In the early 1930s, an American motorist could pull up to the pump in a Ford Model T Speedster running on fumes, and for little more than a dollar drive away with a full tank. Today, the same amount of gasoline costs about $25.
Inflation is the primary reason for the increase in gas prices over time. However, while inflation affects the cost of all goods and services, the price of gasoline is subject to a number of additional market forces — and it can be uniquely volatile.
The average cost of a gallon of gas in the United States is the product of a number of interrelated global market forces. Foreign and domestic oil production, consumption, projected demand, financial markets, refining capacity, supply chain disruptions, transportation costs, futures speculation, and the value of the U.S. dollar all affect the price of gasoline.
Seemingly unrelated geopolitical and economic events can also influence the price of crude oil, which largely determines the price of a gallon of gas. For example, the cost of a barrel of oil more than doubled in the early 1970s, when oil-exporting Arab states imposed an embargo to retaliate against the United States for lending military aid to Israel. Similarly, the price of crude oil hit an all time high of over $160 per barrel during the 2008 global financial crisis. Today, crude oil prices are around $68 a barrel.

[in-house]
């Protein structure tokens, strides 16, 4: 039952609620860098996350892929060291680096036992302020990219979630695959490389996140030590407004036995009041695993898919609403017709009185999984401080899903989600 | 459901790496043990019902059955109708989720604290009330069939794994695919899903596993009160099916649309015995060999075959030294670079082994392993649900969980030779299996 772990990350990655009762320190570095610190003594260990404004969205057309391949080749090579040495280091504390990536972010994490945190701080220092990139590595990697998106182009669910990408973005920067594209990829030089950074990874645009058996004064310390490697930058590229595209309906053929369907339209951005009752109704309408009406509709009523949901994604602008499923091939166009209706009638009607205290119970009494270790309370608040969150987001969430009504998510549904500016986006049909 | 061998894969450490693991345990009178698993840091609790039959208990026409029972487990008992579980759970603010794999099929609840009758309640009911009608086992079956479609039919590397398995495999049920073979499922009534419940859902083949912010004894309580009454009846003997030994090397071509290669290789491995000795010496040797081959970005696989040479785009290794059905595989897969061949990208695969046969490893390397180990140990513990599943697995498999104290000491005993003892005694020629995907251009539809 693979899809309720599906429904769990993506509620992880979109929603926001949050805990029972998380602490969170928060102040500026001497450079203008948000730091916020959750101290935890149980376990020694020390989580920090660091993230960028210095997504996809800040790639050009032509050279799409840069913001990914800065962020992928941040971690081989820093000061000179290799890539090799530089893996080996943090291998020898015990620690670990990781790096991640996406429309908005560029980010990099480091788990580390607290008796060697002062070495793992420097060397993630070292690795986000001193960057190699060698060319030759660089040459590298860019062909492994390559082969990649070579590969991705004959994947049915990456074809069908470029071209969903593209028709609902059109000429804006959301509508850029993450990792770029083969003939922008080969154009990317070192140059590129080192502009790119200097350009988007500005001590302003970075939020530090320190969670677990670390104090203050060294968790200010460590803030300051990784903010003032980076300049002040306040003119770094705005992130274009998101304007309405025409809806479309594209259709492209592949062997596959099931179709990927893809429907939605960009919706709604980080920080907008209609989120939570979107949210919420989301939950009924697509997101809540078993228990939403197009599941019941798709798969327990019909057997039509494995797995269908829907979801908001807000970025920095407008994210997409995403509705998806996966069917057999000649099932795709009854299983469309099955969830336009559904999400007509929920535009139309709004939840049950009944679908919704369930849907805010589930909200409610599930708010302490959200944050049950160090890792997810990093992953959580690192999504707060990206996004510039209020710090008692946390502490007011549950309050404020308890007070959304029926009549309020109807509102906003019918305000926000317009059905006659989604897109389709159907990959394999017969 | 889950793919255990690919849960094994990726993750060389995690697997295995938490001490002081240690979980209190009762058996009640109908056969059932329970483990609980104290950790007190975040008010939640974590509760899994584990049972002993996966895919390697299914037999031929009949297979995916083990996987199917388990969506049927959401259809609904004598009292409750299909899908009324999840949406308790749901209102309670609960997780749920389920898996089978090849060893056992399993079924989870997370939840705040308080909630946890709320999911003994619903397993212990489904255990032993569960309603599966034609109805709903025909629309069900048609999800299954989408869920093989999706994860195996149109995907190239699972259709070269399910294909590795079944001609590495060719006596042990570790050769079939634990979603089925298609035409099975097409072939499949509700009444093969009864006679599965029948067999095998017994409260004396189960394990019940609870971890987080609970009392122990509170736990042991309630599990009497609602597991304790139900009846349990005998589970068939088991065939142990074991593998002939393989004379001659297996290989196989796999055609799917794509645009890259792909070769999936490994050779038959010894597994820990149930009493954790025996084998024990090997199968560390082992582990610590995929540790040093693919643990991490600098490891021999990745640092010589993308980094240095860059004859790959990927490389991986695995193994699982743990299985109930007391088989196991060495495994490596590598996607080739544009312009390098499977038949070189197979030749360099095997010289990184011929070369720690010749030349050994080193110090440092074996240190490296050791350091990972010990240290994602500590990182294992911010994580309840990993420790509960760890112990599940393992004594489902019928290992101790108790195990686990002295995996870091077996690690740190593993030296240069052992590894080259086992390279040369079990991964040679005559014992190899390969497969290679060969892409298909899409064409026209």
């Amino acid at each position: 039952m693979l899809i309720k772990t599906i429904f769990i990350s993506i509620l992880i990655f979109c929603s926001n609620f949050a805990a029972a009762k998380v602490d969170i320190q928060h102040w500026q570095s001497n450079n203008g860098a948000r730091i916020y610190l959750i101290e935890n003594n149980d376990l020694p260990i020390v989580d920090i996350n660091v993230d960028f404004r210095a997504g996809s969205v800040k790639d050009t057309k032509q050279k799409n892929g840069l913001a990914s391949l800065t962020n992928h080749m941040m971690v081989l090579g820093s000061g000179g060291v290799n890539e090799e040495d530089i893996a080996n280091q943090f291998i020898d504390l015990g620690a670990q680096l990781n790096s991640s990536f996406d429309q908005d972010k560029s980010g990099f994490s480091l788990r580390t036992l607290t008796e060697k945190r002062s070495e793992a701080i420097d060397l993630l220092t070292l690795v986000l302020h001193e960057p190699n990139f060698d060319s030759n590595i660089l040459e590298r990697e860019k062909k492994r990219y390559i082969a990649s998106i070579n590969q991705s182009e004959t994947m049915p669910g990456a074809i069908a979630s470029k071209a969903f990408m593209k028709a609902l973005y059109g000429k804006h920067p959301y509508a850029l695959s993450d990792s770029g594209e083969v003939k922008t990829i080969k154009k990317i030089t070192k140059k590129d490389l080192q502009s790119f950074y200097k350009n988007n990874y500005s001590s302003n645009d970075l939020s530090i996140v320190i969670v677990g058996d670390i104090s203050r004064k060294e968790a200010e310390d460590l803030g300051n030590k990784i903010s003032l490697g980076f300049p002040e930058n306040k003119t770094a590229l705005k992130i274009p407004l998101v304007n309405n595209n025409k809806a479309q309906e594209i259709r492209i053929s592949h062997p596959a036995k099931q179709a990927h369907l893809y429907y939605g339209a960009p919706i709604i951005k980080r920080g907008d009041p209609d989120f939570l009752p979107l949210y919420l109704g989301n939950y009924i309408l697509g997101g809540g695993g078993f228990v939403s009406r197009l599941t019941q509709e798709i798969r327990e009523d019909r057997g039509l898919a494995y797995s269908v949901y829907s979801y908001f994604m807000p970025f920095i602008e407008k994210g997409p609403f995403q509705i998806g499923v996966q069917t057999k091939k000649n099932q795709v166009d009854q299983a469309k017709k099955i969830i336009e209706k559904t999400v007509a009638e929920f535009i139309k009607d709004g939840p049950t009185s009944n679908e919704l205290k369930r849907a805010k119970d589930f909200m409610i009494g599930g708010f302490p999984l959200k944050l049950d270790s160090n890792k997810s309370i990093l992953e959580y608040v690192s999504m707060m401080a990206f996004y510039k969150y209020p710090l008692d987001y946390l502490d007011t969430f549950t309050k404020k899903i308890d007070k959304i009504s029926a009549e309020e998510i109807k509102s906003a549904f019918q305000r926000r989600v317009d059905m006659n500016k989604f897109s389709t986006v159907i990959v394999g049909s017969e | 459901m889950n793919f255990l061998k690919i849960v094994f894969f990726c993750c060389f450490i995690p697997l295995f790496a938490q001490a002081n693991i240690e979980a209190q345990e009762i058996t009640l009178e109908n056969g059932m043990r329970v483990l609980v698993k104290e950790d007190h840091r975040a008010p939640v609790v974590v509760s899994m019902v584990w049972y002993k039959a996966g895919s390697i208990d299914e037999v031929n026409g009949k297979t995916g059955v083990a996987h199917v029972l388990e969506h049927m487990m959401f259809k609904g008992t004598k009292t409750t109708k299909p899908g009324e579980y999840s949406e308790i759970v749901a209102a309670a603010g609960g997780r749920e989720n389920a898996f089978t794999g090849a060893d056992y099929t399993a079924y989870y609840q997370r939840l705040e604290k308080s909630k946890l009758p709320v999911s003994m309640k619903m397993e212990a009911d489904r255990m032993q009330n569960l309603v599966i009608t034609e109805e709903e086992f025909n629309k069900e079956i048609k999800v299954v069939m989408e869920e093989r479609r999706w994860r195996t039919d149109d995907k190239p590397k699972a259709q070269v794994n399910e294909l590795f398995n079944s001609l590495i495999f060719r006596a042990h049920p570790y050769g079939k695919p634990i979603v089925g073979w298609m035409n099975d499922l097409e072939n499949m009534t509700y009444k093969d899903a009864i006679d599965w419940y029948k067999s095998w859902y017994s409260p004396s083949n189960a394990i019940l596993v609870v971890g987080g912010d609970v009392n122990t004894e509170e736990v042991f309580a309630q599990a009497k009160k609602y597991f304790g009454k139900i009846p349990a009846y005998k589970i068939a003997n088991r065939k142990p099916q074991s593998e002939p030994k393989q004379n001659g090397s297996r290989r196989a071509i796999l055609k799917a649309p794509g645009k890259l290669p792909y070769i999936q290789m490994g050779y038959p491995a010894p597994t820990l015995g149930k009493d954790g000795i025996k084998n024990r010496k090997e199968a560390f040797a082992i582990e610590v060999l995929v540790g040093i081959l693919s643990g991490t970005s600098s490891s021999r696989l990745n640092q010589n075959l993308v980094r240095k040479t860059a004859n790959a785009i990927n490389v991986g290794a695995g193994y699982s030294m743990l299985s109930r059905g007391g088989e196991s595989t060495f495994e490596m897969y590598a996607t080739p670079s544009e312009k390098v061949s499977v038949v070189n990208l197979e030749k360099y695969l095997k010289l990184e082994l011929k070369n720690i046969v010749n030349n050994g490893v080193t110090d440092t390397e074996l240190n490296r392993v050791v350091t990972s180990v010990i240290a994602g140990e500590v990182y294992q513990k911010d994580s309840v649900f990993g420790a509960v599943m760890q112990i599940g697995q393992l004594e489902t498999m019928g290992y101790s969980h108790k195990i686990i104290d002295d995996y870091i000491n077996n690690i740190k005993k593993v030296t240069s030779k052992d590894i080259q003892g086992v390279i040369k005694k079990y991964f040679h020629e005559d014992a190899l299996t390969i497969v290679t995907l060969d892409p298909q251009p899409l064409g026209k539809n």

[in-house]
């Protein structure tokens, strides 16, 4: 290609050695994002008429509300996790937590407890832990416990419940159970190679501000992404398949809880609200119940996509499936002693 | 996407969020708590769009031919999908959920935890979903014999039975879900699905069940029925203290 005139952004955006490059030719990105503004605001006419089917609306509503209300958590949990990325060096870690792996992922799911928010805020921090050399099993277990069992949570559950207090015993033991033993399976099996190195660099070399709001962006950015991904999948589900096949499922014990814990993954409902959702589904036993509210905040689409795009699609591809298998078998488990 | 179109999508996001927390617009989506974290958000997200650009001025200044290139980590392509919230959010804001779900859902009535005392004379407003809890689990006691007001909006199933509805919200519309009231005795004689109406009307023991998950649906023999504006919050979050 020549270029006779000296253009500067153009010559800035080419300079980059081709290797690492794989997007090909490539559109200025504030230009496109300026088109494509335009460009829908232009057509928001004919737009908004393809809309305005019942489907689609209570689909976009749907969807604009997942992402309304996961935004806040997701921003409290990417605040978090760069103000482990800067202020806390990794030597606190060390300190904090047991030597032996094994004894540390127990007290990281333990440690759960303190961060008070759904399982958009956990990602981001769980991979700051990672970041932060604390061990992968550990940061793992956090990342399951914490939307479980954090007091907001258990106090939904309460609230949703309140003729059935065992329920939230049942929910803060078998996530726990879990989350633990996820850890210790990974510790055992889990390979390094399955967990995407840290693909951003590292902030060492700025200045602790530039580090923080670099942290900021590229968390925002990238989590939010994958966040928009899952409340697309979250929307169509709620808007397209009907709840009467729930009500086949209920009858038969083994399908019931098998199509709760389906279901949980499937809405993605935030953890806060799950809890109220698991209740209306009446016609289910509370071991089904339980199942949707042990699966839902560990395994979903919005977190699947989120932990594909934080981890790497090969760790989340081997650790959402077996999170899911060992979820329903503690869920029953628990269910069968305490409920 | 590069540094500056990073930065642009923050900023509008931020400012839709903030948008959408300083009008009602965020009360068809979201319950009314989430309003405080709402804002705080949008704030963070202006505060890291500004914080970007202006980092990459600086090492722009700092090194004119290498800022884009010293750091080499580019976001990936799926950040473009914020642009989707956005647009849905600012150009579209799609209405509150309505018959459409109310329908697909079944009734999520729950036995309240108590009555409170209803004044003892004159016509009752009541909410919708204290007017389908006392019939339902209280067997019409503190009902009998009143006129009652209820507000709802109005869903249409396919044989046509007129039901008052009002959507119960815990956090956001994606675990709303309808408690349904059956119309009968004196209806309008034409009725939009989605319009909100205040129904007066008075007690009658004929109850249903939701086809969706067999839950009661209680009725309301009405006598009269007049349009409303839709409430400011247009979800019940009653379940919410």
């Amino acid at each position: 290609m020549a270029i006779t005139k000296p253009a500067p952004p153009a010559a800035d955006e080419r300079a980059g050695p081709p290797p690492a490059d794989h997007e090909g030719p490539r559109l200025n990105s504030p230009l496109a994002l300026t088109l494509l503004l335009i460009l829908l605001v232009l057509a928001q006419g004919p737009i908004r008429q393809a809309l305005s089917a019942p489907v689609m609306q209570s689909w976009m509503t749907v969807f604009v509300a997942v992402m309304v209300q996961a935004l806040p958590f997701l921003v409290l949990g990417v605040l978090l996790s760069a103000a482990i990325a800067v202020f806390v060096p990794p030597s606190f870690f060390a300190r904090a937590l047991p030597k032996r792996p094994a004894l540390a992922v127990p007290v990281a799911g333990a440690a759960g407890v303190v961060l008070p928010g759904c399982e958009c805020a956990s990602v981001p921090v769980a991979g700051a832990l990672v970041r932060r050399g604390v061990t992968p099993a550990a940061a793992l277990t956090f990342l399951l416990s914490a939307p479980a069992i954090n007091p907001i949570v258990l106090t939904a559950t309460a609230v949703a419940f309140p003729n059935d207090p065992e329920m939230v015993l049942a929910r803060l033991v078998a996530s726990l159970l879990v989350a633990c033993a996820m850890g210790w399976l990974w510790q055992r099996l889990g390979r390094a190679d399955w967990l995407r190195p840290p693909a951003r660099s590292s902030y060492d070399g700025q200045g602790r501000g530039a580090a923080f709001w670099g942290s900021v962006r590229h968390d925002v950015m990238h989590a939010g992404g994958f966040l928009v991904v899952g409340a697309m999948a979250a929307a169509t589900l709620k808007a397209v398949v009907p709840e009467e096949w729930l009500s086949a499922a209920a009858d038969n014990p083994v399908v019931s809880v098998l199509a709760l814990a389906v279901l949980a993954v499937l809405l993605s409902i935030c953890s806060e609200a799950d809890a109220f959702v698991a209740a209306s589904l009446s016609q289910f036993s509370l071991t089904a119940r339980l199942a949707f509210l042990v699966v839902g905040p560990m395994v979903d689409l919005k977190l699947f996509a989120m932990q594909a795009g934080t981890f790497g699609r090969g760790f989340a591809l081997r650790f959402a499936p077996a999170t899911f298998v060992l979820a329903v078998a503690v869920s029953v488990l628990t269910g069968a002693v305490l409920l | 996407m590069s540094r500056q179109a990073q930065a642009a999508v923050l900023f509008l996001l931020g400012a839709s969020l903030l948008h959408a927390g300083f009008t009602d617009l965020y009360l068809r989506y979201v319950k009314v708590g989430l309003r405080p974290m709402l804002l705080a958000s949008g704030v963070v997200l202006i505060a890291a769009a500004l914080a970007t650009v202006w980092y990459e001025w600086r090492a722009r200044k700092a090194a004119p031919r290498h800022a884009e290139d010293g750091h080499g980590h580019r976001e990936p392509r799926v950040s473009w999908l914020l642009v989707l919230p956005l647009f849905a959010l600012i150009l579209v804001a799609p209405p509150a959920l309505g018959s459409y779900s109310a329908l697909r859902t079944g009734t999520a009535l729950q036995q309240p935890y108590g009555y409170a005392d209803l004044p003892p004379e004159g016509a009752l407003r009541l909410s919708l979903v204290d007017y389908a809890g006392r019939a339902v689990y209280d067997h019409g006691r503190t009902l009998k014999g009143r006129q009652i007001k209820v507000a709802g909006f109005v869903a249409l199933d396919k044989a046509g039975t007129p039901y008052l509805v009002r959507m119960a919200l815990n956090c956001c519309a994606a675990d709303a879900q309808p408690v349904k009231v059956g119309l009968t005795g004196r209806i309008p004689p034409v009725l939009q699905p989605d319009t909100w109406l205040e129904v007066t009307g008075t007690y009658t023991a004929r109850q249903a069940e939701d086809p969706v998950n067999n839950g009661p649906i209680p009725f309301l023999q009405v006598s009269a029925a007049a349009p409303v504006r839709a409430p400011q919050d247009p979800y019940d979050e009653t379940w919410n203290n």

Adjusting the price of gasoline in the United States for inflation highlights just how much motorists actually pay for a gallon of gas. The average cost of a gallon in 2016 was just $2.14, well below the inflation-adjusted all-time high of $3.86 in 2012.
Similarly, though gas stations nationwide sold gas by the gallon for less than a quarter through much of the first half of the 20th century, accounting for inflation, it was not until the 1990s that real gas prices hit an all-time low.
24/7 Wall St. reviewed data from the U.S. Energy Information Administration to determine the average cost of a gallon of gas every year since 1929. We also reviewed the price of a barrel of oil each year, average daily U.S. oil production, and gasoline consumption. Annual data on total gasoline consumption and per capita consumption is only available from 1945 through the present.